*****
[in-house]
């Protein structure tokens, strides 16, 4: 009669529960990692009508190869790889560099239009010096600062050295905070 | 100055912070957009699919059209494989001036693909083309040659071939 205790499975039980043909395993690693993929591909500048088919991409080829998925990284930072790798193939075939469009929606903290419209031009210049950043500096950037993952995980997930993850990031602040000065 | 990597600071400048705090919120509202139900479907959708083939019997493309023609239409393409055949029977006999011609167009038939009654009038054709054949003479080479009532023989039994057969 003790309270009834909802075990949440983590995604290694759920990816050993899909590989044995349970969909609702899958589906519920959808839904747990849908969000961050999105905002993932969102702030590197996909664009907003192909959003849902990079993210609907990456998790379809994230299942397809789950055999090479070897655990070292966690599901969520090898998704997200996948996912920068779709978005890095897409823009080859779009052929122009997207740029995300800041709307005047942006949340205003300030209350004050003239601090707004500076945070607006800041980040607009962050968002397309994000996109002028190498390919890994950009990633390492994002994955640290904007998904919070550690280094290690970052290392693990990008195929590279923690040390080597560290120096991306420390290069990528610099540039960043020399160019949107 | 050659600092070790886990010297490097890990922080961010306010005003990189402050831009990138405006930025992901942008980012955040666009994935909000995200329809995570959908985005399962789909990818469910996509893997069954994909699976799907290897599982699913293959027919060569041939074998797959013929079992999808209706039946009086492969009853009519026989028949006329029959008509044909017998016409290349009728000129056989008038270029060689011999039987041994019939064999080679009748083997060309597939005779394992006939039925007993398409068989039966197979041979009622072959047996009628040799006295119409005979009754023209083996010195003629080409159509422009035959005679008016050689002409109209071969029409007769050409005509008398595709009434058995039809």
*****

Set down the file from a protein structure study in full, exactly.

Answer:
[in-house]
């Protein structure tokens, strides 16, 4: 009669529960990692009508190869790889560099239009010096600062050295905070 | 100055912070957009699919059209494989001036693909083309040659071939 205790499975039980043909395993690693993929591909500048088919991409080829998925990284930072790798193939075939469009929606903290419209031009210049950043500096950037993952995980997930993850990031602040000065 | 990597600071400048705090919120509202139900479907959708083939019997493309023609239409393409055949029977006999011609167009038939009654009038054709054949003479080479009532023989039994057969 003790309270009834909802075990949440983590995604290694759920990816050993899909590989044995349970969909609702899958589906519920959808839904747990849908969000961050999105905002993932969102702030590197996909664009907003192909959003849902990079993210609907990456998790379809994230299942397809789950055999090479070897655990070292966690599901969520090898998704997200996948996912920068779709978005890095897409823009080859779009052929122009997207740029995300800041709307005047942006949340205003300030209350004050003239601090707004500076945070607006800041980040607009962050968002397309994000996109002028190498390919890994950009990633390492994002994955640290904007998904919070550690280094290690970052290392693990990008195929590279923690040390080597560290120096991306420390290069990528610099540039960043020399160019949107 | 050659600092070790886990010297490097890990922080961010306010005003990189402050831009990138405006930025992901942008980012955040666009994935909000995200329809995570959908985005399962789909990818469910996509893997069954994909699976799907290897599982699913293959027919060569041939074998797959013929079992999808209706039946009086492969009853009519026989028949006329029959008509044909017998016409290349009728000129056989008038270029060689011999039987041994019939064999080679009748083997060309597939005779394992006939039925007993398409068989039966197979041979009622072959047996009628040799006295119409005979009754023209083996010195003629080409159509422009035959005679008016050689002409109209071969029409007769050409005509008398595709009434058995039809």